What do young, talented, technical people choose to work on right now? I would argue that overwhelmingly, it’s in software. Talented and risk-averse young people work at large software companies. Talented and risk-tolerant young people build software startups.
Many smart people are still becoming doctors or going into finance. But software is increasingly becoming the “default path” for young, bright, technical people.
Your smart friend didn’t know what job he wanted; now she works at Google. A meaningful chunk of chemical and electrical engineering undergraduates drift towards coding and eventually end up working in pure software.
I see a few reasons for this trend:
That last point sounds shallow, but in aggregate it’s key. I don’t think many people will agree that the reason they joined a hot software company was because it was a high-status job. However, social pressures make software “the thing to do” for a lot of people.
Imagine: your smart friends started a software startup and are doing cool stuff in Silicon Valley. Your smartest mentor works at Facebook. Your role models are software entrepreneurs. Why would you do anything else?
Interestingly, I don't think that fundamental interest or passion drives people towards software. It’s the norm for people in software to have interests in problems or topics outside of software. Many people are actively looking for ways to leave the software industry and work on their problem of choice.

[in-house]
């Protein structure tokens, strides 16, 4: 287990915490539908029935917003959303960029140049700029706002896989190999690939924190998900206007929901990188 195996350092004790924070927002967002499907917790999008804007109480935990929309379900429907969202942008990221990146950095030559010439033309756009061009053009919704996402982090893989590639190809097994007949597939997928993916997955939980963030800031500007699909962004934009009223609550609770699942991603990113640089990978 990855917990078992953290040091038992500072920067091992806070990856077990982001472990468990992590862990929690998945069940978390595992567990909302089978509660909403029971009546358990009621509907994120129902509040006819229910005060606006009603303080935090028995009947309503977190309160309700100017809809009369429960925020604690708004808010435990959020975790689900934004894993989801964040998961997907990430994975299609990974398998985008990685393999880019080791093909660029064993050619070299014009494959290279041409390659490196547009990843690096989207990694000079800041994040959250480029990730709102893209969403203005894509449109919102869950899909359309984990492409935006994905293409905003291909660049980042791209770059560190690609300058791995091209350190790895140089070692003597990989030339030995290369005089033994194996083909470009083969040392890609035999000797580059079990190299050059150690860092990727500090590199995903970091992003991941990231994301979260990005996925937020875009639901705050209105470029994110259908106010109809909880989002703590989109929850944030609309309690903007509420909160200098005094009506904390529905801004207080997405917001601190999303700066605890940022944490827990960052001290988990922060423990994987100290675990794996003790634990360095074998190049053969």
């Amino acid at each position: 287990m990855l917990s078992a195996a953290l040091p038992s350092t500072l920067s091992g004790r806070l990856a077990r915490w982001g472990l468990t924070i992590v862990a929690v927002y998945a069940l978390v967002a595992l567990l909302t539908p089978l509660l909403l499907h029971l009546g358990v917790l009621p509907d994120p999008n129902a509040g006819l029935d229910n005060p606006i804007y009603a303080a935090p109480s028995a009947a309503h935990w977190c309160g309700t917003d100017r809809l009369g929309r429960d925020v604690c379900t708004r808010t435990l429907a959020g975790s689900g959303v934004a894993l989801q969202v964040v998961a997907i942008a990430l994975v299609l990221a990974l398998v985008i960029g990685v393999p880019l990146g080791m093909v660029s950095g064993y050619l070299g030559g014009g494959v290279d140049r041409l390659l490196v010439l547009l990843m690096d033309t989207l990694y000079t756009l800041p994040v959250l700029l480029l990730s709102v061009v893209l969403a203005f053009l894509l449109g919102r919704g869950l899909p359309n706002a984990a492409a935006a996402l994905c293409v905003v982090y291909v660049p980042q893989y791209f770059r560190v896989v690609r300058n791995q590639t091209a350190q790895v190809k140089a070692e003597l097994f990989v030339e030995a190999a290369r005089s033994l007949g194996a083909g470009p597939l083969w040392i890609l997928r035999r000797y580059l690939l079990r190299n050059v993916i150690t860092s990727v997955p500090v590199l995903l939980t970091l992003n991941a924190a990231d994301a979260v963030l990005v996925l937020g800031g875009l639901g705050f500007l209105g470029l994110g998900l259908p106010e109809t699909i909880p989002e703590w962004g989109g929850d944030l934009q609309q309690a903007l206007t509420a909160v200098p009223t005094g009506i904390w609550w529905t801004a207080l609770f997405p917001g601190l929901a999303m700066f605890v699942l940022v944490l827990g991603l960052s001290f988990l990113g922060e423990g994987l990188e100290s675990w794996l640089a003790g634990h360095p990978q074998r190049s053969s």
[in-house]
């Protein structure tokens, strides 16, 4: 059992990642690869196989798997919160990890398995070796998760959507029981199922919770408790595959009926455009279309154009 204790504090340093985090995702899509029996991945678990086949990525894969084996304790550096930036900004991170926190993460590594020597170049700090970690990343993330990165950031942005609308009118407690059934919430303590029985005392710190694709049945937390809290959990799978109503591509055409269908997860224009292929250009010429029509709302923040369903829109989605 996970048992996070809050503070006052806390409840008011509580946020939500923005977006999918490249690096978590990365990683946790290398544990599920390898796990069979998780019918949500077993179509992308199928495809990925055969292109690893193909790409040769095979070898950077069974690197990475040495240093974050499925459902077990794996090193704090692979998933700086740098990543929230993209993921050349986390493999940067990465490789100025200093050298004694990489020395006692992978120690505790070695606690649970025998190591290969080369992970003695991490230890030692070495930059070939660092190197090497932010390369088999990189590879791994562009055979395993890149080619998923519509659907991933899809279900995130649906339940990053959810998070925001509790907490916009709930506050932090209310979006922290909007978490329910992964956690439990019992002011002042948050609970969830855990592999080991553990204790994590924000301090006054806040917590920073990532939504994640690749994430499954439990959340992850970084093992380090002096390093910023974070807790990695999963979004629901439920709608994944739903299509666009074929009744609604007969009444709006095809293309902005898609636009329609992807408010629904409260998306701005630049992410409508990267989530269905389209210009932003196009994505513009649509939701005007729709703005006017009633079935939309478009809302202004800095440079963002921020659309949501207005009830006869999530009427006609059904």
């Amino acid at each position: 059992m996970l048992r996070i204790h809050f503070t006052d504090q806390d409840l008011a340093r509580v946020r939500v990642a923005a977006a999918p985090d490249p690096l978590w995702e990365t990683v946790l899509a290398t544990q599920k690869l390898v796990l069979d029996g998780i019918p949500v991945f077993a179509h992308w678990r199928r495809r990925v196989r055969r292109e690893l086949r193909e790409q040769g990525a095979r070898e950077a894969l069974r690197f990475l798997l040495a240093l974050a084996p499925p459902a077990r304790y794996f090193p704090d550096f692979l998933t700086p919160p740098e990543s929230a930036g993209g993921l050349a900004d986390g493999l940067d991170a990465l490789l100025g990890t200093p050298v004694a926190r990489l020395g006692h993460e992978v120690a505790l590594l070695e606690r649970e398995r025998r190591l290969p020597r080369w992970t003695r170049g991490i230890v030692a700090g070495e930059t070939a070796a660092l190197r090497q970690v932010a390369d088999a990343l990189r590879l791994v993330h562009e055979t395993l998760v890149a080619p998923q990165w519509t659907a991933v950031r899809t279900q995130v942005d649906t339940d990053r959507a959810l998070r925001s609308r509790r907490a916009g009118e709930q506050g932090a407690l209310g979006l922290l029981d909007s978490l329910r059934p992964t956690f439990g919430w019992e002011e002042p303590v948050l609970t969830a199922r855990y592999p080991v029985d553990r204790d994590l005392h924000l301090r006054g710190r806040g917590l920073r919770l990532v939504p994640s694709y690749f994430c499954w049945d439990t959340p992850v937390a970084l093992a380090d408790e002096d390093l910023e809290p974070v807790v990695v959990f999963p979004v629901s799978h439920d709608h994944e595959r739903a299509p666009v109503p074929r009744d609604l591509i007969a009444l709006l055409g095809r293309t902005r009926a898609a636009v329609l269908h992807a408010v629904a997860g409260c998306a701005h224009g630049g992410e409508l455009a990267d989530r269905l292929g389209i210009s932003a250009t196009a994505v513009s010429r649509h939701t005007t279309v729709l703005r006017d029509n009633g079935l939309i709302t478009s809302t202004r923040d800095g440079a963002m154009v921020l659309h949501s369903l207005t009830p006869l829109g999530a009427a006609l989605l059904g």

Here’s an example: I’m part of a group called Work on Climate. It’s a community of hundreds that work in software but are trying to (as the name would suggest…) work on climate instead. This is not an isolated example-- There are hundreds of communities for people trying to transition from software to another industry.
Multiple organizations that have created on-ramps to software. Lambda School is one (general), Insight Fellows is another (for scientists.) Since software as an industry will continue to grow, these organizations will be very successful.
In contrast, few organizations that act as off-ramps from software, for talented people who realize that software is not their jam. I think that we’ll see many successful organizations that look like this over the next 5 years.
This organization could be like a boot-camp that gives software people other hard skills, but it doesn’t have to be. A successful off-ramp could be a company that reduces a physical problem to a software problem, and hires software engineers to solve it. Examples of companies like include Atomwise and Applied Intuition.
Having this type of profile can be like a secret weapon: it’s much easier to hire and retain exceptional people when they care about the problem that they’re working on, and there’s an untapped pool of people who do not feel aligned with the mission of their current software employer.
Prediction: Off-ramps from software will become over the next 10 years. Building one can be a secret weapon for building great teams.